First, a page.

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POLITICS: PennAve

GOP aides: No chance of shutdown

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Politics,Susan Ferrechio,Immigration,Campaigns,PennAve,Budgets and Deficits,Government Shutdown

Republican aides on Capitol Hill say there is no chance of a government shutdown this fall, pushing back against a common Democratic argument heading into the midterms.

GOP staffers say the party wants to steer clear of the kind of sinking poll numbers it experienced a little more than a year ago, when House Republicans sidelined the annual spending bill in a futile attempt to defund Obamacare.

"No chance," said one knowledgeable Republican aide.

The House will return next week with less than two months remaining before the critical November elections.

Democrats in recent weeks, however, have been playing up the threat of a government shutdown at the hands of the GOP, possibly related to President Obama's potential use of executive actions to address illegal immigration.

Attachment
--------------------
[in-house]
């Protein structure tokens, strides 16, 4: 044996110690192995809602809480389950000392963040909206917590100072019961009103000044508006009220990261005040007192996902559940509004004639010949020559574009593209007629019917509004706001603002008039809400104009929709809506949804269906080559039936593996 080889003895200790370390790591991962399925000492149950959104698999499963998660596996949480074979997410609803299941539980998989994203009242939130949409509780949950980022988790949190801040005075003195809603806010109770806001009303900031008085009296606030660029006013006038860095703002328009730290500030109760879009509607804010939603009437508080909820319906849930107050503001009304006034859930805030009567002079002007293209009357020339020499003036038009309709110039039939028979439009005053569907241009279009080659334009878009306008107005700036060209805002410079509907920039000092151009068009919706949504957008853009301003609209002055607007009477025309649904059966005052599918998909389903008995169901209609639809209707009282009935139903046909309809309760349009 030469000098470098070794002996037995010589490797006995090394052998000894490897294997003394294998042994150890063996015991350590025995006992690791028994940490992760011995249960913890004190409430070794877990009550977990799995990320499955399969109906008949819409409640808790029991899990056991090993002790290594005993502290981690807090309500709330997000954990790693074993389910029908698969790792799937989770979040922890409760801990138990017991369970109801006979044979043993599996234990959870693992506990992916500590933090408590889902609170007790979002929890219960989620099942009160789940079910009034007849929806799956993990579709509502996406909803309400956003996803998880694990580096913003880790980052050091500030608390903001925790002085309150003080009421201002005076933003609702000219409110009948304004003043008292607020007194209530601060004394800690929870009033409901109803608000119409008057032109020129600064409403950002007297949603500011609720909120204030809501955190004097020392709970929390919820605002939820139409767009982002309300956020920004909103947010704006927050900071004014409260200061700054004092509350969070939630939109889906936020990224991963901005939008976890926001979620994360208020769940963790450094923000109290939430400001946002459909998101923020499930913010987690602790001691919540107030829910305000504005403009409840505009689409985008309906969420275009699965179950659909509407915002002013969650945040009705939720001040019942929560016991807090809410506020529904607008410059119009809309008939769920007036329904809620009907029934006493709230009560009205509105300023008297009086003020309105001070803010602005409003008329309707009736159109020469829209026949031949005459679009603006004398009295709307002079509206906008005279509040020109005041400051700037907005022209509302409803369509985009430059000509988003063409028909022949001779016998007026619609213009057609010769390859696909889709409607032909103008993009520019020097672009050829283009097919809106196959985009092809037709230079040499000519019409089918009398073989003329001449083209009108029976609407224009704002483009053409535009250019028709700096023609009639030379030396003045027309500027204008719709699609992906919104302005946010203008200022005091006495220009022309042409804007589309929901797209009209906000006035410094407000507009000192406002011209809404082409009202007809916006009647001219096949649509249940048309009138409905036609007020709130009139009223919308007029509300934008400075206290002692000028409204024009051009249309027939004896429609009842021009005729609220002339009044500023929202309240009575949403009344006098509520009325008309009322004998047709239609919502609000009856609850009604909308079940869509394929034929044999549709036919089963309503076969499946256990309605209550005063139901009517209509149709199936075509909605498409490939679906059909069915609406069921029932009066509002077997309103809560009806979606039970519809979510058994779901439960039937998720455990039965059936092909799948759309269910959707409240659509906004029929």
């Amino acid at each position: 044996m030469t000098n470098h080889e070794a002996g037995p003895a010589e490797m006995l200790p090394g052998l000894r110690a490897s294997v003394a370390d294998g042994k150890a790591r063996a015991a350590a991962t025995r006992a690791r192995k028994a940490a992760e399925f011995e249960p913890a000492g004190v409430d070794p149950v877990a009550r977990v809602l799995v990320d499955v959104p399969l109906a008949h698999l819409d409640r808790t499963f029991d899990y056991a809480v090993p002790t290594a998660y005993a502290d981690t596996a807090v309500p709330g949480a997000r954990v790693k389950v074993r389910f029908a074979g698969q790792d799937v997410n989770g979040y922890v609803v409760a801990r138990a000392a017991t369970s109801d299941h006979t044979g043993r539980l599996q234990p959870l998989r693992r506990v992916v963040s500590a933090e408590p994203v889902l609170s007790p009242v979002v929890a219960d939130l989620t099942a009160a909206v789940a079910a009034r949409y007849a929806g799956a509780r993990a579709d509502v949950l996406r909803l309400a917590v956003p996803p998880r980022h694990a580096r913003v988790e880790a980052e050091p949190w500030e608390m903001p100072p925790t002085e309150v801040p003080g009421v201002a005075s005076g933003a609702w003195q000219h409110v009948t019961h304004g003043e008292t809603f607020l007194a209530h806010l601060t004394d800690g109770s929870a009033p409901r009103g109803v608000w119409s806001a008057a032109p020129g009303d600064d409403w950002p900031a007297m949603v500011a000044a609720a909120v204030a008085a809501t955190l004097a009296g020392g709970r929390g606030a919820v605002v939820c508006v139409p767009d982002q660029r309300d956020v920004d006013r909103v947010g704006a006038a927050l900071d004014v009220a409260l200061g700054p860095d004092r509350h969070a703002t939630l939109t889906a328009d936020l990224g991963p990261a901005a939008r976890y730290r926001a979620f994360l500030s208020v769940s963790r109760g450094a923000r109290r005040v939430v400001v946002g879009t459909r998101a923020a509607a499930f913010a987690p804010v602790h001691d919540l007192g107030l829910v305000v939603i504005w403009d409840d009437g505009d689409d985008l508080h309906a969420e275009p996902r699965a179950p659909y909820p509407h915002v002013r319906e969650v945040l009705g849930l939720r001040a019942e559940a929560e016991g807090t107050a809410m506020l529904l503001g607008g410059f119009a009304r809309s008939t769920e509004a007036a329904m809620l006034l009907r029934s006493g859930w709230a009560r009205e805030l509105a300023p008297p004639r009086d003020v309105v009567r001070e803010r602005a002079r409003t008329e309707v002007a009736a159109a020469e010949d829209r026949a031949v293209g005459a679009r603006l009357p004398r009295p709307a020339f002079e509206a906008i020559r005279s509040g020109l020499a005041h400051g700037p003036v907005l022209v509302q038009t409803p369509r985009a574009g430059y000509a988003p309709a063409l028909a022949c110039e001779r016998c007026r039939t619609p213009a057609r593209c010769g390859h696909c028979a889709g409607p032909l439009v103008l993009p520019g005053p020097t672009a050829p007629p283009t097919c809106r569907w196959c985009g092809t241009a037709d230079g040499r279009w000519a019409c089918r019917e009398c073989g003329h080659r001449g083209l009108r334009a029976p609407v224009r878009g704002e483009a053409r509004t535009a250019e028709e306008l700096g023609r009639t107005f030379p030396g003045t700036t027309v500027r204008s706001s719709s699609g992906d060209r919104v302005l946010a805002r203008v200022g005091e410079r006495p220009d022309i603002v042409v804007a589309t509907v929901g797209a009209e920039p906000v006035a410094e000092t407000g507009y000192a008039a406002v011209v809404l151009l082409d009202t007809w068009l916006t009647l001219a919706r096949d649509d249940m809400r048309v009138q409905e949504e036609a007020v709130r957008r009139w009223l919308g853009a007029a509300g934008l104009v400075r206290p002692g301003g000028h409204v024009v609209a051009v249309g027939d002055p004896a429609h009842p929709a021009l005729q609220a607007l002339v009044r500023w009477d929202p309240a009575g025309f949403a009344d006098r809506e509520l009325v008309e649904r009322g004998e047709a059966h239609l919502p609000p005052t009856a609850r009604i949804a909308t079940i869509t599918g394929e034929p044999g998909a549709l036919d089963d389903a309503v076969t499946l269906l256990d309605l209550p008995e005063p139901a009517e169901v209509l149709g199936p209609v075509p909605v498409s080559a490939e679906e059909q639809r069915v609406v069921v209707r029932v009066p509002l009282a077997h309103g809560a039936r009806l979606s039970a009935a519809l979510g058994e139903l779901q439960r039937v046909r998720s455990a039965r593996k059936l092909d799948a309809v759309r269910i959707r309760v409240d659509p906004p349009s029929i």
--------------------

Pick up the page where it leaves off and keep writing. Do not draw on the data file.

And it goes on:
House Speaker John Boehner, R-Ohio, has promised to introduce and pass by Sept. 30 a short-term measure to keep the government operating, likely until December.

Aides say polling from the last shutdown make a repeat unlikely.

“Republicans are not assured a victory in November, but one thing that will ensure them a defeat is a government shutdown,” pollster John Zogby told the Washington Examiner. “That has just not worked for them. Ever.”

Republicans were devastated in the polls in October 2013, when the government closed for 16 days due to an impasse between both parties over funding the new health care law.

A Gallup Poll taken at the time found Republican favorability had dropped 10 points in just one month to a record low of 28 percent, thanks to the shutdown.

For Republicans, Zogby said, “It was disastrous.”

It seems the GOP has learned a lesson.

Republican aides point out that even GOP lawmakers who enthusiastically backed last year’s shutdown, including Reps. Mo Brooks of Alabama and Matt Salmon of Arizona are saying it’s off the table this year.

Zogby is the subject of a regular Washington Examiner feature in which he assigns a letter grade to President Obama's performance the previous week.

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